Throughout all of the debate, one thing remained indisputable — when someone has completed their sentence their right to vote must be restored. In the end, they decided to go with the language that the right to vote will be restored “not later than completion of his sentence.” Otherwise put — and ignoring the sexist language — they left it up to legislators to decide exactly what point during incarceration people would have the right restored.
Now the legislative branch gets to decide.
While the constitutional language is confusing, the solution is not. The American legal system doesn’t work. Plain and simple. The United States has the highest rate of incarceration in the world, disproportionately locking up Black and brown people. This, in addition to extremely high rates of recidivism, massive amounts of harm caused to communities and Illinois ranking third highest in wrongful convictions. A bunch of people — Black and brown people — are having their right to vote taken away by a system that is, at the very least, flawed, but more accurately, fallacious.
Now is the time to combat the legacy of disenfranchisement in Illinois.
While a number of states are proactively passing laws to disenfranchise people, Illinois has the opportunity to continue on a trend of voter enfranchisement. If lawmakers and Illinois residents take seriously the responsibility to undo the harm of the legal system, and if we truly believe Black lives matter, we will support restoring voting rights to our primarily Black population prison population.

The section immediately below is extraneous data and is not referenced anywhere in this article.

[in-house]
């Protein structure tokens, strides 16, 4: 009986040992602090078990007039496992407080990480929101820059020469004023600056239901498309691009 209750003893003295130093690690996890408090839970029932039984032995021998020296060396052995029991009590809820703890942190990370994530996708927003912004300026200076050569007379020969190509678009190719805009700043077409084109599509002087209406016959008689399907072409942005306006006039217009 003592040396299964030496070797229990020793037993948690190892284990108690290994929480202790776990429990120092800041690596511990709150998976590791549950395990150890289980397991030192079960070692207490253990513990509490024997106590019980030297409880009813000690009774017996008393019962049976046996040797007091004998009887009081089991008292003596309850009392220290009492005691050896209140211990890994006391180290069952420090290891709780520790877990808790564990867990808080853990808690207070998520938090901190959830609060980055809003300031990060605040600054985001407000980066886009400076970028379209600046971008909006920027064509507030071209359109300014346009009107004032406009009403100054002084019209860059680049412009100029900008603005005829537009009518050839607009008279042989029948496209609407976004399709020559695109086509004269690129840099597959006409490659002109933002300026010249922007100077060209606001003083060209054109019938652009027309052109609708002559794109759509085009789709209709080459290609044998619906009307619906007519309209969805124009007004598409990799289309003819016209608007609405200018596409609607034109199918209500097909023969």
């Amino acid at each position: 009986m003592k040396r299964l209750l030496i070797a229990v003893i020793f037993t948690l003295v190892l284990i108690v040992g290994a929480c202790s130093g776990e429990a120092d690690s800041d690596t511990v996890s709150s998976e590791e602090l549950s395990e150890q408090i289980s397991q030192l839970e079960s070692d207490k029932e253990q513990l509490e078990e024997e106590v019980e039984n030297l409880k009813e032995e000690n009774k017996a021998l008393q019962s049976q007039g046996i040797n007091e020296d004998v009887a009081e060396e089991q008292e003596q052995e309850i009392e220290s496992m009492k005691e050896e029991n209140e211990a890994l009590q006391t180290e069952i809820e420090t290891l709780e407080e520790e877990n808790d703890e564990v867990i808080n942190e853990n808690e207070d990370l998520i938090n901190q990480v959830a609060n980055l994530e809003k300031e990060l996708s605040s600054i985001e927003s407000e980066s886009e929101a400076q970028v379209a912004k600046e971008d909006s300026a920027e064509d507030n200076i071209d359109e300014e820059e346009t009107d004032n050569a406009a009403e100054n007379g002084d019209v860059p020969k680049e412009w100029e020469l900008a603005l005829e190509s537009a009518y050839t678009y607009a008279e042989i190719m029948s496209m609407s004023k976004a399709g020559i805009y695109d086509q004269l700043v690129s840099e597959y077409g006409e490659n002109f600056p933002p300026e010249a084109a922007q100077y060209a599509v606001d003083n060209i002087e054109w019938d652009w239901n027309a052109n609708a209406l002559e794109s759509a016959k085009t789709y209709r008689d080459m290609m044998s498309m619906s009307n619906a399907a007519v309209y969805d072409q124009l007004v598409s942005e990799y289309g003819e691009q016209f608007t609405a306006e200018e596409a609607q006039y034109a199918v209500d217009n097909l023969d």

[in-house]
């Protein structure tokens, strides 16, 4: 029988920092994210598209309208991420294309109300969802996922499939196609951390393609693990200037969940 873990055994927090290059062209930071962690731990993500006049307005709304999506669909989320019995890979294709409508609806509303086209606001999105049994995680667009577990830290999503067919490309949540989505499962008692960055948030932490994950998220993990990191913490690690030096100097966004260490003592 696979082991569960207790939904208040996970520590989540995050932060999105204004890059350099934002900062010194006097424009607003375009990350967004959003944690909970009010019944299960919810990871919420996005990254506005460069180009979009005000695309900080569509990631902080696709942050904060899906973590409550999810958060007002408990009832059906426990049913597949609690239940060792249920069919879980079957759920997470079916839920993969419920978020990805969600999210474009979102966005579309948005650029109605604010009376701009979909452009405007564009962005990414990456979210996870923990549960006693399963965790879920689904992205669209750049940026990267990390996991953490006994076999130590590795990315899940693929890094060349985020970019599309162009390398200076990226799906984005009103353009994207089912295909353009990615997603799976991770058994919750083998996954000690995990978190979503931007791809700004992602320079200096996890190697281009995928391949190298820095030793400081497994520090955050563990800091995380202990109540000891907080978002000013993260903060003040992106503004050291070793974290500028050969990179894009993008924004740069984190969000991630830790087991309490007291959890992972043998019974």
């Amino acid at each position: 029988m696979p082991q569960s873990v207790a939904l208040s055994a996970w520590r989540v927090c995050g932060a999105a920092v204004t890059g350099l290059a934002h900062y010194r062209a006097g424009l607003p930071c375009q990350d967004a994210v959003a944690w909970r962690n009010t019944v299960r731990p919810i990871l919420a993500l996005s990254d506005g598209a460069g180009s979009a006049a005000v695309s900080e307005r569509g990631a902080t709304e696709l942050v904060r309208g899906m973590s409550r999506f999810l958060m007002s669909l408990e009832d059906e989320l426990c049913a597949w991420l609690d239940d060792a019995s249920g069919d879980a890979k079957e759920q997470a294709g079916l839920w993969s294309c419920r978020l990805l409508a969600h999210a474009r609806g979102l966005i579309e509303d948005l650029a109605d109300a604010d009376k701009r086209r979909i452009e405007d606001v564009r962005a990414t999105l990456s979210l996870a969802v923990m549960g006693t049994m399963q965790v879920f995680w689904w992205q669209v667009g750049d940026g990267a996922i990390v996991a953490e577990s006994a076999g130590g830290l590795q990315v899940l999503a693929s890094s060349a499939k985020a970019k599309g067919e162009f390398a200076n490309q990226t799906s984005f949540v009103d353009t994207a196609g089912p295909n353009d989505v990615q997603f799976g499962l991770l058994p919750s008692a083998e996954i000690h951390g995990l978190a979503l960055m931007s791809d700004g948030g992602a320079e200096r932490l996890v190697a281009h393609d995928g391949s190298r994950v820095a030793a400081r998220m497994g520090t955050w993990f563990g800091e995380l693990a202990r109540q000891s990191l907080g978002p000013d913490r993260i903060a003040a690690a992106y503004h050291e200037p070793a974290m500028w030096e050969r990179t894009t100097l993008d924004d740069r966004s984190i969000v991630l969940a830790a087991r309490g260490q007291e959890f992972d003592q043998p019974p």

Restoring voting rights to community members in prison has always been the goal. We knew that in 2019 when signing SB 2090 into law. So did House Speaker Chris Welch. He carried SB 2090 in the House back in 2019 when he was still a state representative. He verbally committed his support for voting in prison at the bill signing and has continued to be an ally and advocate for restoring the right to vote to people who are currently incarcerated in prisons.